It is futile to quantify the sort of impact or achievement Professor Chinua Achebe has accomplished, so futile in fact, that awards and accolades fall short. Only yesterday, March 22, 2013, the world was shaken at the news that yet another icon has descended to the grave.
One nagging worm that will always twist our insides would be not knowing the extent of wealth of knowledge and experience imbedded in this great mind we have lost. We can not know what it’s like, to be 28 years old, living in the dawn of your country writing about your people. We can not know what it is like to shape the thoughts of your country, your peoples with every word you scribble on paper. And shape peoples thoughts he did; there is no African writer who hasn’t encountered his work on one level or the other. This prompted Common Wealth Writers Association to regard him as the father of African Literature.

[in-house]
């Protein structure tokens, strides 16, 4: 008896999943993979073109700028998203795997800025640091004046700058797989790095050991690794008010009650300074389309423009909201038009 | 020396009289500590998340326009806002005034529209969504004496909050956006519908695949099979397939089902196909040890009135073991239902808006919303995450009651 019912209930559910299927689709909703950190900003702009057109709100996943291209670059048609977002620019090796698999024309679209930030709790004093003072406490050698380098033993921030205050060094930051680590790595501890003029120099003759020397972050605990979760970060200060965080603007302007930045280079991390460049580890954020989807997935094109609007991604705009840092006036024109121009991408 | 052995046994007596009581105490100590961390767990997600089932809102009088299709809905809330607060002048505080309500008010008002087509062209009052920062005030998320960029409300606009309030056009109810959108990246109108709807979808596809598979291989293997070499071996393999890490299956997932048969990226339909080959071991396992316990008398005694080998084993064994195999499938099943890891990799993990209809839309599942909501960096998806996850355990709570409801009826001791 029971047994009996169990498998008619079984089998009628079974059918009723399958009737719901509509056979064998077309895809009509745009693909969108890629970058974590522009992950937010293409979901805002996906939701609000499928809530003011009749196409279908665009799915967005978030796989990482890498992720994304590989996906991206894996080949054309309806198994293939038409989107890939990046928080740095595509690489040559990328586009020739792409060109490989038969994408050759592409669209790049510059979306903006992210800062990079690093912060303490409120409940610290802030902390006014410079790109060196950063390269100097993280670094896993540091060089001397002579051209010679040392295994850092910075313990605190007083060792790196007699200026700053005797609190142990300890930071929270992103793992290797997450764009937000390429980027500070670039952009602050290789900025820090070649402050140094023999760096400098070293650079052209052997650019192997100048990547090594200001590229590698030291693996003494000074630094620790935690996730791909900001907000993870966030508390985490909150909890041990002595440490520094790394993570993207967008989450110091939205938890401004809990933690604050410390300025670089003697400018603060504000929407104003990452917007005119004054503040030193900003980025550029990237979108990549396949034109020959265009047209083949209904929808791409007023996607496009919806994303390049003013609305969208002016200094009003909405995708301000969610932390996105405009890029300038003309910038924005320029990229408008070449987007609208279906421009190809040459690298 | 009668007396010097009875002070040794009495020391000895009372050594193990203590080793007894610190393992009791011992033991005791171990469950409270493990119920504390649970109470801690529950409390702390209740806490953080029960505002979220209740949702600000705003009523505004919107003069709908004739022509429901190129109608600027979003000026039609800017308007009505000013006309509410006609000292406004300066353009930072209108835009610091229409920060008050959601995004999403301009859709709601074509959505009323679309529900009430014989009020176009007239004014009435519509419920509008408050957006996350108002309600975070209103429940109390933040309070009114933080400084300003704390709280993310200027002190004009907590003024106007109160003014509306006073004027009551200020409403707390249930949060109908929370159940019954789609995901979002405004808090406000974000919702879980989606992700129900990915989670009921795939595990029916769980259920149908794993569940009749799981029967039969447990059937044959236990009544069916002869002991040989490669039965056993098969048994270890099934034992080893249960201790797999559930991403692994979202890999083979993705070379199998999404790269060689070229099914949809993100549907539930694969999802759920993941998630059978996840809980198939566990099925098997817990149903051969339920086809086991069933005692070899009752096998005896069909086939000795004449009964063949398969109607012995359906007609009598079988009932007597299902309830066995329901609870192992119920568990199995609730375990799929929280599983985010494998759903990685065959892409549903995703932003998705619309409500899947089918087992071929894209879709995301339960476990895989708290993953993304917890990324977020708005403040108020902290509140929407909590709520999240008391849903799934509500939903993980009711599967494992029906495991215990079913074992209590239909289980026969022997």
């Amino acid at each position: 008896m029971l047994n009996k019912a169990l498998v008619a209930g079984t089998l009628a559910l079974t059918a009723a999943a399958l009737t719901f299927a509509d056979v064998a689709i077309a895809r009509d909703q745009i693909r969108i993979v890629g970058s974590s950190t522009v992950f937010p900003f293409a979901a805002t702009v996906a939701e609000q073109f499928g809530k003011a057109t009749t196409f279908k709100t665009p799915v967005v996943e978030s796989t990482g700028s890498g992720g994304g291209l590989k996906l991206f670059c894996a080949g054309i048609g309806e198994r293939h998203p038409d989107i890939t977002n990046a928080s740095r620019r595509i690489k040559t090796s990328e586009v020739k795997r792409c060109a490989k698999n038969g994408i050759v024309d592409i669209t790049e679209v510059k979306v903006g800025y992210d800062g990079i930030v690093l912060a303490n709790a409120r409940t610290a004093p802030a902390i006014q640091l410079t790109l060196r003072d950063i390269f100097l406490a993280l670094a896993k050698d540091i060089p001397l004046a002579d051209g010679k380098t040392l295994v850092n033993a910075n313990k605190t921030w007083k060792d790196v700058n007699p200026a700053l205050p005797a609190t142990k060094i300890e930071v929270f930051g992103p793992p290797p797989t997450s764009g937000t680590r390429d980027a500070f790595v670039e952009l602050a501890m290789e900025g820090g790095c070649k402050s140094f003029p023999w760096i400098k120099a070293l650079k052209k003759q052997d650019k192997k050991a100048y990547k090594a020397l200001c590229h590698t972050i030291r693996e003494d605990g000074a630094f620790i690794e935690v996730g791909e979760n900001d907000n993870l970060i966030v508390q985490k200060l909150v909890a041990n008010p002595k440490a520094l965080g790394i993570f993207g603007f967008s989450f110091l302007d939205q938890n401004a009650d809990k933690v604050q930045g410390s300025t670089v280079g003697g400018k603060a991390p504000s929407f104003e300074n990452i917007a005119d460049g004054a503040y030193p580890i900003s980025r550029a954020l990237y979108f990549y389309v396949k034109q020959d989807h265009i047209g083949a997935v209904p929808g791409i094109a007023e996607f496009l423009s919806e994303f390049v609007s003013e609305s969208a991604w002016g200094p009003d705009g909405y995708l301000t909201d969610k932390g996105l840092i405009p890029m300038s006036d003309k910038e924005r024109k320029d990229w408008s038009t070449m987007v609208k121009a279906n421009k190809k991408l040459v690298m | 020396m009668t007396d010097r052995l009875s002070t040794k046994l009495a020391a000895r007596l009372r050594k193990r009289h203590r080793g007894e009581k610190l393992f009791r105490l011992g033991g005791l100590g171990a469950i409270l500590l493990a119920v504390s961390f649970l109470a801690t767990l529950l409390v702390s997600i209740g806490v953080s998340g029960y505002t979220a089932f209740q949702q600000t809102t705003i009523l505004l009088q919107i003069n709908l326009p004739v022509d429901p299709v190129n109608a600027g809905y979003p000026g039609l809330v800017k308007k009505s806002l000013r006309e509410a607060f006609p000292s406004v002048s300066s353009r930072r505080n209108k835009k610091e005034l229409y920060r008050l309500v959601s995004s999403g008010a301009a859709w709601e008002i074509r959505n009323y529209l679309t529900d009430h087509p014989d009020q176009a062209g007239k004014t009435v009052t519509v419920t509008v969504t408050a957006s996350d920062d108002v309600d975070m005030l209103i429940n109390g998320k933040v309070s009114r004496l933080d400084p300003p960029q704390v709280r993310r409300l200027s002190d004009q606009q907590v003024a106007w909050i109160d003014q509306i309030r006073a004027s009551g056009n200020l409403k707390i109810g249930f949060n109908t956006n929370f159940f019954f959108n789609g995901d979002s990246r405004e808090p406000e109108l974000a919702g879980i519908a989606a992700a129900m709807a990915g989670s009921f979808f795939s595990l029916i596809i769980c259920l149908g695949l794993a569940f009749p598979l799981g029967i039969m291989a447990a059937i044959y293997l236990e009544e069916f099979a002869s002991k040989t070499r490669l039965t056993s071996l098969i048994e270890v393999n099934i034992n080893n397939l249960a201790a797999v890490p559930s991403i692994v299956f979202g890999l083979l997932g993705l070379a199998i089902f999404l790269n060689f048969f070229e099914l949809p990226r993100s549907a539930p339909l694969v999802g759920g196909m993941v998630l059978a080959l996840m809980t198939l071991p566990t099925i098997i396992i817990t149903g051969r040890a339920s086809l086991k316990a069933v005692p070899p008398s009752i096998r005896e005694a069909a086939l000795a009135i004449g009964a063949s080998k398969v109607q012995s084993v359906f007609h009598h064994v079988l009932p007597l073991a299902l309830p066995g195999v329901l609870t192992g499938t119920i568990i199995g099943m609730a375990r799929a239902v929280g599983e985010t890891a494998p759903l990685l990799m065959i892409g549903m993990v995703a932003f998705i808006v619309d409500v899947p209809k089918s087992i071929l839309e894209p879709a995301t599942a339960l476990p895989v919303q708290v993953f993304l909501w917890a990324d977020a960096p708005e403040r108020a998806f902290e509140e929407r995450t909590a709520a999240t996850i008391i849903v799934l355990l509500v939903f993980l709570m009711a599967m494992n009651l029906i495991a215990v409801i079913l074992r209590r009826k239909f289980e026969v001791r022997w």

Chimamanda Adichie, Nigeria’s celebrated novelist has made reference to him in several speeches. Excerpts of his works have appeared in several English textbooks, or studied as prerequisite for literature examinations. His works in themselves are timeless and have been celebrated even though he never won a Nobel Prize. On that, he replied in an interview ‘winning the Nobel Prize doesn’t make you the Asiwaju of literature.’ And his words were true.
Amidst the many legacies he left behind, the most compelling would be the concept of using his pen rather than his fist to express himself. Rather than indulge in violence, he took to the paper and the issues that he confronted became prominent themes in his works. Even though he was accused for trying to stir up dust with his recent work of non-fiction, there was a country, he still stood his ground, staying true to his experience of Biafra.
The message his lifestyle preaches is clear; It doesn’t matter how intense or violent a war becomes, if you fight with your talent, perhaps you won’t die as one of it’s many unknown casualties, maybe you would make a difference…maybe one day you would be honored. Maybe when death pays you a visit, there won’t be just your family but the world to mourn you. Then the world would pause and sigh with grief, and say ‘there was a man’.